Anyone running a business of any size these days is likely to use social media in their marketing. Understandably it’s the channel start-ups will turn to first. It’s free, and when used well, social media is a great way to connect with your audience. Plus, most of us use social media in our day to day lives, so it’s not alien to us.
But social media has its downside too. Your customers and potential clients are bombarded with online messaging all day every day and can become blind to your message. Reaching your audience through channels other than social media will not only help you stand out from the crowd, it will also reinforce your online messaging making your overall marketing strategy much more effective.
So what other tools are available to you?
Not just for those selling products or services to businesses, networking is an effective marketing tool for any business. Face to face contact allows you to build much deeper relationships than online networking. You get to know the people behind the business so have a clearer understanding of whether their values and approach match yours – we all want to work with people we can really connect with. And as a small business owner, networking gives you so much in terms of peer support, social interaction and opportunities for collaboration.
If you’re not networking already, try out some of the groups in your area. Most allow one or two visits free of charge before you sign up, so you can see which ones suit you.
Local press & PR
If your business is local or regional, then don’t underestimate the power of local advertising or PR. Working with a PR specialist you can get a press release written and into all the relevant print and online publications in your area for a fraction of the cost of paid advertising in each of them. PR is a great way to share the wider story of your business with people who might not otherwise see you – community projects, fundraising by staff or new appointments all make good PR stories.
And what about all those little local and parish magazines we get through our door? I know many of them go straight into the recycling but an awful lot of them, particularly community news magazines, are read and kept from one month to the next. For the right business, advertising in these publications can be highly effective. With costs as little £15 per insertion (or £150 every month for a year!) it must be worth a try.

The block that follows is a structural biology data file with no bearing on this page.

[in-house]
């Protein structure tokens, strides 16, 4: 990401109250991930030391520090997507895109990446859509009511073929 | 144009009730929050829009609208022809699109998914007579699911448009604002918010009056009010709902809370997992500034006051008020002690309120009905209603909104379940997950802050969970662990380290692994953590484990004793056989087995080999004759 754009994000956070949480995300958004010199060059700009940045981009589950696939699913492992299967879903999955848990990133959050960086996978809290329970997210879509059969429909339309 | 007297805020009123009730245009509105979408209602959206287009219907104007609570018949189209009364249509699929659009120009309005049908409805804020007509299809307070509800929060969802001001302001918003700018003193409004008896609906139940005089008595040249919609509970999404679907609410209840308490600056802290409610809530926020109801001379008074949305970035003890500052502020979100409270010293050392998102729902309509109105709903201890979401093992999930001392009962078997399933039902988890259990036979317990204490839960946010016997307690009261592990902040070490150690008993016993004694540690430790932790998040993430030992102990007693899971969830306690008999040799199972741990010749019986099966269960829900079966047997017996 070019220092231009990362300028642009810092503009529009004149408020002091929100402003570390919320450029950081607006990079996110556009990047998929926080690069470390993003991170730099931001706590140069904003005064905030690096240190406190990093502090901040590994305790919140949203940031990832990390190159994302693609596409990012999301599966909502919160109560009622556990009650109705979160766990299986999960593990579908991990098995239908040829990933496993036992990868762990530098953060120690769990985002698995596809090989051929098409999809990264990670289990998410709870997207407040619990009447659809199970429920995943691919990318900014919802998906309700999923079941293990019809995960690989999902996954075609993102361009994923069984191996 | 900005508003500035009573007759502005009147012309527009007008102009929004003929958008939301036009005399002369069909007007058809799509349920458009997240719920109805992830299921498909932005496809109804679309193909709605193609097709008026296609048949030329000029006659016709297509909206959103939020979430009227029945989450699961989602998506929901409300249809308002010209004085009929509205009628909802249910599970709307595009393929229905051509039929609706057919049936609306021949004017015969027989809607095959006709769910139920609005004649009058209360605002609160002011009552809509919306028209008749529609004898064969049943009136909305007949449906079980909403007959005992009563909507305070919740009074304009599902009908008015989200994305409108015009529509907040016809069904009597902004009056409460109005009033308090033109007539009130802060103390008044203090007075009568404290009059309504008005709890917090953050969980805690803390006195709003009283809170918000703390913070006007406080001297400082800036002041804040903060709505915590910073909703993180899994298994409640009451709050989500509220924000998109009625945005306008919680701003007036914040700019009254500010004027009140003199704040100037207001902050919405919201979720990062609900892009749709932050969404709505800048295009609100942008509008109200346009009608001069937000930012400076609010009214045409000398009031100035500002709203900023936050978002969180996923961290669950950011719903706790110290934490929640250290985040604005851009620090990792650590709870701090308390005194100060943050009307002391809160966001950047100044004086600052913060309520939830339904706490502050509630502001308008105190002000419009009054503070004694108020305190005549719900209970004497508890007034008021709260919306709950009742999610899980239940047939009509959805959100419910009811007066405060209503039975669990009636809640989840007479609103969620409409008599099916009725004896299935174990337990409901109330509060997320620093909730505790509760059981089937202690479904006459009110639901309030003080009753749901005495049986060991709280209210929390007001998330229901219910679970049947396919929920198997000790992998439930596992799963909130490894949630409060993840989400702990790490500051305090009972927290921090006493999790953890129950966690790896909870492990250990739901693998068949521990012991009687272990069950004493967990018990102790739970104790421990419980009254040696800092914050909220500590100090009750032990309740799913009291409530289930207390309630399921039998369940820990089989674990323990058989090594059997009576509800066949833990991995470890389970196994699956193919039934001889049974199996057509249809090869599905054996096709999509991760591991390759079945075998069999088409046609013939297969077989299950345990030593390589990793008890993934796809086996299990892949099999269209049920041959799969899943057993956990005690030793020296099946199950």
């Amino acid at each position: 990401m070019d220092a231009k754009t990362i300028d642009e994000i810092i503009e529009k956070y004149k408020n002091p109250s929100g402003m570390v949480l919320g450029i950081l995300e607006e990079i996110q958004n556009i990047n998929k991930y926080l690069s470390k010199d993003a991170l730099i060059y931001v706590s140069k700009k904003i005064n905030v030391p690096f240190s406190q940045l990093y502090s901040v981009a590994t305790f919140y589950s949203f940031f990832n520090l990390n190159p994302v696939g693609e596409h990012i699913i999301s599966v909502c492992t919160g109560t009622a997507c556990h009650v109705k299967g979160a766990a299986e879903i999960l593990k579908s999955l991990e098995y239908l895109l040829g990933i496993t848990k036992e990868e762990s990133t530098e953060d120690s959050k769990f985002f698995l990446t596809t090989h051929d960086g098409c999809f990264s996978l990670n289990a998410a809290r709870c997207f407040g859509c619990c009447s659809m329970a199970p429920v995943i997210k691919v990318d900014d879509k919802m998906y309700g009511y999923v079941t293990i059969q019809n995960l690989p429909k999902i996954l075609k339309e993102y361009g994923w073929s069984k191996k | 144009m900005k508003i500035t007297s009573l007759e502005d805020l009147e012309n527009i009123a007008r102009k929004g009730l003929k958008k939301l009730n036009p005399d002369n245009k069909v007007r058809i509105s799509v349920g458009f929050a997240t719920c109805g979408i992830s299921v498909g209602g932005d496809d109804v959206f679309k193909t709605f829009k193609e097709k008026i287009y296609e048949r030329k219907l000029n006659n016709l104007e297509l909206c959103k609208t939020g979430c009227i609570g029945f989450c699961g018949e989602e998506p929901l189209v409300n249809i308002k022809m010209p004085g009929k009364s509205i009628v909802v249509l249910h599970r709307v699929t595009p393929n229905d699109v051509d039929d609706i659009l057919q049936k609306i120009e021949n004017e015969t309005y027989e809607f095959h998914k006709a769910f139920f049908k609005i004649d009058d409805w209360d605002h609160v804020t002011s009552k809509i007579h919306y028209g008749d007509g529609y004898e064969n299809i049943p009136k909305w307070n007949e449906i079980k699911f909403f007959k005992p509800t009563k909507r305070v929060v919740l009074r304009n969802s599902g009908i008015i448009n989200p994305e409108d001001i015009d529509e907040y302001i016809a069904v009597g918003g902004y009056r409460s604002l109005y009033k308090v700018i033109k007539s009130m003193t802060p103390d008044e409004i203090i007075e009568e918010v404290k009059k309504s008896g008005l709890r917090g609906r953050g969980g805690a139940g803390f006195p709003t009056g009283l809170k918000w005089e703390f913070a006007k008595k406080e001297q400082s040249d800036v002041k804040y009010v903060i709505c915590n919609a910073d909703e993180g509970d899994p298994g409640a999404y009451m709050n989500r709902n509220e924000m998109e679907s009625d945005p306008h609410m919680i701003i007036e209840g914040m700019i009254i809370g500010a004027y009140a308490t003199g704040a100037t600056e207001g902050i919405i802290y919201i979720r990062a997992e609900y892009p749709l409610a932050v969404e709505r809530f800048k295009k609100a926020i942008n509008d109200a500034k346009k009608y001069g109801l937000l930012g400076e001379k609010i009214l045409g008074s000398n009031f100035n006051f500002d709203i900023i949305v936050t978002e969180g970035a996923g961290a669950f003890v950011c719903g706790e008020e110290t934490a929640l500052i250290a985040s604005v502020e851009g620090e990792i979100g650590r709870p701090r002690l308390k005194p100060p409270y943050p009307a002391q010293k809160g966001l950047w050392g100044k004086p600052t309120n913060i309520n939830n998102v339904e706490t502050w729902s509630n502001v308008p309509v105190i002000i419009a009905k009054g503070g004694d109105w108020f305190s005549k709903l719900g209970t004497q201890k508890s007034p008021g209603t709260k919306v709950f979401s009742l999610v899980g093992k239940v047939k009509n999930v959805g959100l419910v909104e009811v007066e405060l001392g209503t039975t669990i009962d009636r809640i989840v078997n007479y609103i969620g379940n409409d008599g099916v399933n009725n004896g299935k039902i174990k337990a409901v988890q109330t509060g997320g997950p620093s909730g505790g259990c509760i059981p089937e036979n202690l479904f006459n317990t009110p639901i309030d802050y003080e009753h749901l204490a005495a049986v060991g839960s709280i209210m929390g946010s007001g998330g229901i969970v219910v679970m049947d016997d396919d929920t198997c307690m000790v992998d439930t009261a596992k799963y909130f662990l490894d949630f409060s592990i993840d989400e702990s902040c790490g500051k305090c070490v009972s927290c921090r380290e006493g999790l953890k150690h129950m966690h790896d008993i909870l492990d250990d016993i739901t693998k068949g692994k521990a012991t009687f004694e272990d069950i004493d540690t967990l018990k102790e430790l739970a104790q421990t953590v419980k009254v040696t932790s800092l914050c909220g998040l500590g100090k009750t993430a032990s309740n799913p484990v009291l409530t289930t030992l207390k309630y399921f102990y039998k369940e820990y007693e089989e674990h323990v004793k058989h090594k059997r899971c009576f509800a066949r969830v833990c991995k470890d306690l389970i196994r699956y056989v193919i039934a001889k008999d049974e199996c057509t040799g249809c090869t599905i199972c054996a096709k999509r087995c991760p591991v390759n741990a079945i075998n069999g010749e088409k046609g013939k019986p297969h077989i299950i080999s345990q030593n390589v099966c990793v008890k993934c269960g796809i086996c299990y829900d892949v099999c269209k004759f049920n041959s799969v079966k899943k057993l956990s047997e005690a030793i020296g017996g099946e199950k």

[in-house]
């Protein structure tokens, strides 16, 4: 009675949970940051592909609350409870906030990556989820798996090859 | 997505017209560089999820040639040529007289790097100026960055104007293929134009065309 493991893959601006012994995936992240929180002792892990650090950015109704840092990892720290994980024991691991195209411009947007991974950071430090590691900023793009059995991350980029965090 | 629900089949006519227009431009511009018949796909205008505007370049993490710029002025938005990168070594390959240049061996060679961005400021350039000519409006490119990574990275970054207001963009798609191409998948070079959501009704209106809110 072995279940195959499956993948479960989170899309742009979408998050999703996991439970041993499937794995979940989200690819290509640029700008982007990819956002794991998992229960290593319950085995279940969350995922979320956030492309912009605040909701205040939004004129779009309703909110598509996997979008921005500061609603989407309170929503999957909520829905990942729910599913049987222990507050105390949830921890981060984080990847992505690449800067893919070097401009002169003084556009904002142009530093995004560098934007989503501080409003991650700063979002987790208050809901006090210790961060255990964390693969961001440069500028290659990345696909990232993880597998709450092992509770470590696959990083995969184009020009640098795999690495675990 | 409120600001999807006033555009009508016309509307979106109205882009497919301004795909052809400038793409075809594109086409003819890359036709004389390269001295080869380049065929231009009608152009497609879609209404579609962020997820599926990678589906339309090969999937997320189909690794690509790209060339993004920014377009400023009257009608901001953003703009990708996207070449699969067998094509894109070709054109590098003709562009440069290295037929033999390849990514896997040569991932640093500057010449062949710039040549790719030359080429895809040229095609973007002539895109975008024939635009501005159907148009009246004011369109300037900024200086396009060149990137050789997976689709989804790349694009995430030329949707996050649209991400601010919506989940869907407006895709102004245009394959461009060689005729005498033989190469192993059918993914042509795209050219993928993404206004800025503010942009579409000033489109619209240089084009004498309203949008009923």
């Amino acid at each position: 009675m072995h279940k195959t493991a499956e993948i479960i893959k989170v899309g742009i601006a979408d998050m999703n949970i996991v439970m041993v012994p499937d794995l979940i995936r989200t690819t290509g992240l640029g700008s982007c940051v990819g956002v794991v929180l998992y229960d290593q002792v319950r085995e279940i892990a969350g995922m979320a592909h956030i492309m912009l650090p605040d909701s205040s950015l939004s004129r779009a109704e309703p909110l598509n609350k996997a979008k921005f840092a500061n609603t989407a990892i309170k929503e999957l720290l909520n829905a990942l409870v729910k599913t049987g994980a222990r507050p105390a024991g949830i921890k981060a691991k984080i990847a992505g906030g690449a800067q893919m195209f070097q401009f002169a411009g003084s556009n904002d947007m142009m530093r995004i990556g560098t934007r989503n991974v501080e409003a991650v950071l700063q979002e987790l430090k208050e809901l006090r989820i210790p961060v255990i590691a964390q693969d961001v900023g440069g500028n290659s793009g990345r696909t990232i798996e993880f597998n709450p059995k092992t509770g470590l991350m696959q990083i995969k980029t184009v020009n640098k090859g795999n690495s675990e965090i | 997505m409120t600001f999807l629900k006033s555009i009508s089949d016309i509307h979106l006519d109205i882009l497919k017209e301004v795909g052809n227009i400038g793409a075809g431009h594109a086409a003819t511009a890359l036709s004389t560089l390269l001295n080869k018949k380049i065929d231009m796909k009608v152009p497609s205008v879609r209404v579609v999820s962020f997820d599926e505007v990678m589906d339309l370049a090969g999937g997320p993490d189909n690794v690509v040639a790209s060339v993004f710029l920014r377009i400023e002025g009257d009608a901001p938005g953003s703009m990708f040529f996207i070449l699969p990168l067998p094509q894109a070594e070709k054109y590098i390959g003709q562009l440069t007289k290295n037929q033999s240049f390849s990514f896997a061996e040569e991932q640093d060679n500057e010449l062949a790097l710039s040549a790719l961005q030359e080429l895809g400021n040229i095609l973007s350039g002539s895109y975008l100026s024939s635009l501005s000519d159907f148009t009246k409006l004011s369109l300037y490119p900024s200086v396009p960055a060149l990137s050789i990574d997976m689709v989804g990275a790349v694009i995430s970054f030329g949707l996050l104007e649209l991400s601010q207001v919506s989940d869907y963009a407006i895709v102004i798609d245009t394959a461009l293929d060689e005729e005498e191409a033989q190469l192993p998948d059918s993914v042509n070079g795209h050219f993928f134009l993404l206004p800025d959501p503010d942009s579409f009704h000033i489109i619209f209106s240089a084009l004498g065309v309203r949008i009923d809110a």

Don’t forget about the phone! In today’s digital world, it’s such a rarity to get a phone call but a five-minute chat can open so many doors. Obviously, you need the right permissions in place, but a follow up call to visitors after an event is so much more personal than those automated emails and will have a much greater impact. If the customer’s experience was positive, then the phone call will only enhance that feeling for them. And if it was negative, a phone call gives you the chance to respond to any issues and put things right immediately.
Organising an event to showcase your business doesn’t have to be complicated or expensive. If you’re a creative business, why not hold an open day where people can come and see you at work? Having conversations with visitors in your own space means you can demonstrate the value in what you do, and meeting your potential customers face to face gives you plenty of opportunity to learn about their motivations (or worries) around buying from you.
For a professional services business, try running a free advice clinic. You can use your own office to keep costs down or an inexpensive local meeting space. Advice clinics allow you to demonstrate how you help potential customers and demonstrate what it’s like to work with you. Remember to follow up after your event – thank people for taking the time to visit and give them a reason to come back or get in touch.
So much has been written about the death of Direct Mail and the resurgence of Direct Mail it’s difficult to know what the truth is. It may be my background, but I believe that a well targeted, well executed Direct Mail campaign can have a huge impact on your audience – and even more so when combined with email.
How much mail do we get these days? And how much of that is interesting? If your target audience is younger people, mail has even more of an impact. When my daughter was looking at universities, Plymouth uni sent her a simple postcard from the seaside with a message that they were looking forward to seeing her again. She loved it – and chose Plymouth!
Too many businesses see customer service communications such as order fulfilment and follow up as an admin task. But they are a vital part of your overall marketing strategy and deserve careful attention.
Take some time to review all the emails your clients and customers receive from you during the buying process. Read them from your customers’ point of view. Is the language warm and friendly? Is it clear what you want them to do next or what they can expect to happen next? Have you given them a route to contact you if they have questions?
A recent rewrite of client journey emails for one of my clients resulted in the number of people getting “stuck” during the application process being reduced considerably which in turn meant bookings coming through more quickly.
These are just a few of the other options in the marketing toolbox for small businesses. Social Media has its place but using other channels alongside it really amplifies your message and improves your overall results. Just make sure your message is consistent across everything – the last thing you want is to just confuse people with conflicting messages!
If you'd like help deciding which channels would be suitable to complement your social media, then get in touch.